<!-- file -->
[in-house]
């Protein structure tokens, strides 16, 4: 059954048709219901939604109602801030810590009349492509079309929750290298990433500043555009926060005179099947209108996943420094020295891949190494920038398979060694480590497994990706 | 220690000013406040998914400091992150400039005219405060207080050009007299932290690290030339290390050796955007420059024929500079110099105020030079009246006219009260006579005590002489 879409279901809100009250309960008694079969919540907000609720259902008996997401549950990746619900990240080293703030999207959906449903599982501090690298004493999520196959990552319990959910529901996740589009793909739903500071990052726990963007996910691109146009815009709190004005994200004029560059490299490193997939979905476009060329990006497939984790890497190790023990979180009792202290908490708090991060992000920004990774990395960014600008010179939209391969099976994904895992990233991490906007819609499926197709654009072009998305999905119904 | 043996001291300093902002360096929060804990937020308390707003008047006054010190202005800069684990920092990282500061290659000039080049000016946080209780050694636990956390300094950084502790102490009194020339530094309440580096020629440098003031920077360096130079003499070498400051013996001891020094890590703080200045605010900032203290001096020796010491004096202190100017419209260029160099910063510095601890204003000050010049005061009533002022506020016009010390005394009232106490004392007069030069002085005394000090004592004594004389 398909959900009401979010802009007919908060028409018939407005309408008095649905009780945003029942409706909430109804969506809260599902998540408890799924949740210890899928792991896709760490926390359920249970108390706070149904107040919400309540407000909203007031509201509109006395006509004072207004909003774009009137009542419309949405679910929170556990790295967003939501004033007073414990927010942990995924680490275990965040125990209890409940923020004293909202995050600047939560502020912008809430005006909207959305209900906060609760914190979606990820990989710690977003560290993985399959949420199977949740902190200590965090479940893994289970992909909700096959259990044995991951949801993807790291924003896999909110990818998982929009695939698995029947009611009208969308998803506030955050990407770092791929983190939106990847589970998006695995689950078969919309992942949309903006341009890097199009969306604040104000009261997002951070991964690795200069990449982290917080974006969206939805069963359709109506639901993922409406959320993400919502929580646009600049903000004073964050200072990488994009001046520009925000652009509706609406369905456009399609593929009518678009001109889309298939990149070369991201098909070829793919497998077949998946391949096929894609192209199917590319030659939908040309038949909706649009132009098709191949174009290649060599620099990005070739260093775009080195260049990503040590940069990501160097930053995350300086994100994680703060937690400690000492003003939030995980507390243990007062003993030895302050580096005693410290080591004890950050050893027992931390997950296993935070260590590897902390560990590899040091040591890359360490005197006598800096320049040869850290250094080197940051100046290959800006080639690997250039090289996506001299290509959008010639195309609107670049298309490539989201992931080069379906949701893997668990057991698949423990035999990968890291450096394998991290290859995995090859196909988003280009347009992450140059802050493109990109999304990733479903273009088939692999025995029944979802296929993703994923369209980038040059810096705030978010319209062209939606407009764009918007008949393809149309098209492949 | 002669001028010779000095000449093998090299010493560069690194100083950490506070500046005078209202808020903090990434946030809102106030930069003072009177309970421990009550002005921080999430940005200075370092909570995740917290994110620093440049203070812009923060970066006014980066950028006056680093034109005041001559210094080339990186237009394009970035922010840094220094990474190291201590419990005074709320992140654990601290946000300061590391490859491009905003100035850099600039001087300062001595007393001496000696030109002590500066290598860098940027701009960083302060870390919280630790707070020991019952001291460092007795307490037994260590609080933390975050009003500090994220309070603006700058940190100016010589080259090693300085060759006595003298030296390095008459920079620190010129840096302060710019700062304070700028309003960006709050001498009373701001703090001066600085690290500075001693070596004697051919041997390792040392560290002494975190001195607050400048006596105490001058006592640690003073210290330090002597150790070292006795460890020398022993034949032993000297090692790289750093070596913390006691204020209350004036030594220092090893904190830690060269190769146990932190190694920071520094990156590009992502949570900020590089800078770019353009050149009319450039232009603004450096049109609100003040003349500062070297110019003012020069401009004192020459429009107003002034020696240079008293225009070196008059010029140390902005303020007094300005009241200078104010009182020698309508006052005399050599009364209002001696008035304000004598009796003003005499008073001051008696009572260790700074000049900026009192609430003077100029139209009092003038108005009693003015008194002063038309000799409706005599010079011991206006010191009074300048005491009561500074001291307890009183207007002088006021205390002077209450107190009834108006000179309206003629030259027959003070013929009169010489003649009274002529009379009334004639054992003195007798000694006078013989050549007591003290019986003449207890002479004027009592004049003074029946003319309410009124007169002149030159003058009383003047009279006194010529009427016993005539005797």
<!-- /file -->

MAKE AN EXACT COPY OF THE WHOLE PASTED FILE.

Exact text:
[in-house]
């Protein structure tokens, strides 16, 4: 059954048709219901939604109602801030810590009349492509079309929750290298990433500043555009926060005179099947209108996943420094020295891949190494920038398979060694480590497994990706 | 220690000013406040998914400091992150400039005219405060207080050009007299932290690290030339290390050796955007420059024929500079110099105020030079009246006219009260006579005590002489 879409279901809100009250309960008694079969919540907000609720259902008996997401549950990746619900990240080293703030999207959906449903599982501090690298004493999520196959990552319990959910529901996740589009793909739903500071990052726990963007996910691109146009815009709190004005994200004029560059490299490193997939979905476009060329990006497939984790890497190790023990979180009792202290908490708090991060992000920004990774990395960014600008010179939209391969099976994904895992990233991490906007819609499926197709654009072009998305999905119904 | 043996001291300093902002360096929060804990937020308390707003008047006054010190202005800069684990920092990282500061290659000039080049000016946080209780050694636990956390300094950084502790102490009194020339530094309440580096020629440098003031920077360096130079003499070498400051013996001891020094890590703080200045605010900032203290001096020796010491004096202190100017419209260029160099910063510095601890204003000050010049005061009533002022506020016009010390005394009232106490004392007069030069002085005394000090004592004594004389 398909959900009401979010802009007919908060028409018939407005309408008095649905009780945003029942409706909430109804969506809260599902998540408890799924949740210890899928792991896709760490926390359920249970108390706070149904107040919400309540407000909203007031509201509109006395006509004072207004909003774009009137009542419309949405679910929170556990790295967003939501004033007073414990927010942990995924680490275990965040125990209890409940923020004293909202995050600047939560502020912008809430005006909207959305209900906060609760914190979606990820990989710690977003560290993985399959949420199977949740902190200590965090479940893994289970992909909700096959259990044995991951949801993807790291924003896999909110990818998982929009695939698995029947009611009208969308998803506030955050990407770092791929983190939106990847589970998006695995689950078969919309992942949309903006341009890097199009969306604040104000009261997002951070991964690795200069990449982290917080974006969206939805069963359709109506639901993922409406959320993400919502929580646009600049903000004073964050200072990488994009001046520009925000652009509706609406369905456009399609593929009518678009001109889309298939990149070369991201098909070829793919497998077949998946391949096929894609192209199917590319030659939908040309038949909706649009132009098709191949174009290649060599620099990005070739260093775009080195260049990503040590940069990501160097930053995350300086994100994680703060937690400690000492003003939030995980507390243990007062003993030895302050580096005693410290080591004890950050050893027992931390997950296993935070260590590897902390560990590899040091040591890359360490005197006598800096320049040869850290250094080197940051100046290959800006080639690997250039090289996506001299290509959008010639195309609107670049298309490539989201992931080069379906949701893997668990057991698949423990035999990968890291450096394998991290290859995995090859196909988003280009347009992450140059802050493109990109999304990733479903273009088939692999025995029944979802296929993703994923369209980038040059810096705030978010319209062209939606407009764009918007008949393809149309098209492949 | 002669001028010779000095000449093998090299010493560069690194100083950490506070500046005078209202808020903090990434946030809102106030930069003072009177309970421990009550002005921080999430940005200075370092909570995740917290994110620093440049203070812009923060970066006014980066950028006056680093034109005041001559210094080339990186237009394009970035922010840094220094990474190291201590419990005074709320992140654990601290946000300061590391490859491009905003100035850099600039001087300062001595007393001496000696030109002590500066290598860098940027701009960083302060870390919280630790707070020991019952001291460092007795307490037994260590609080933390975050009003500090994220309070603006700058940190100016010589080259090693300085060759006595003298030296390095008459920079620190010129840096302060710019700062304070700028309003960006709050001498009373701001703090001066600085690290500075001693070596004697051919041997390792040392560290002494975190001195607050400048006596105490001058006592640690003073210290330090002597150790070292006795460890020398022993034949032993000297090692790289750093070596913390006691204020209350004036030594220092090893904190830690060269190769146990932190190694920071520094990156590009992502949570900020590089800078770019353009050149009319450039232009603004450096049109609100003040003349500062070297110019003012020069401009004192020459429009107003002034020696240079008293225009070196008059010029140390902005303020007094300005009241200078104010009182020698309508006052005399050599009364209002001696008035304000004598009796003003005499008073001051008696009572260790700074000049900026009192609430003077100029139209009092003038108005009693003015008194002063038309000799409706005599010079011991206006010191009074300048005491009561500074001291307890009183207007002088006021205390002077209450107190009834108006000179309206003629030259027959003070013929009169010489003649009274002529009379009334004639054992003195007798000694006078013989050549007591003290019986003449207890002479004027009592004049003074029946003319309410009124007169002149030159003058009383003047009279006194010529009427016993005539005797």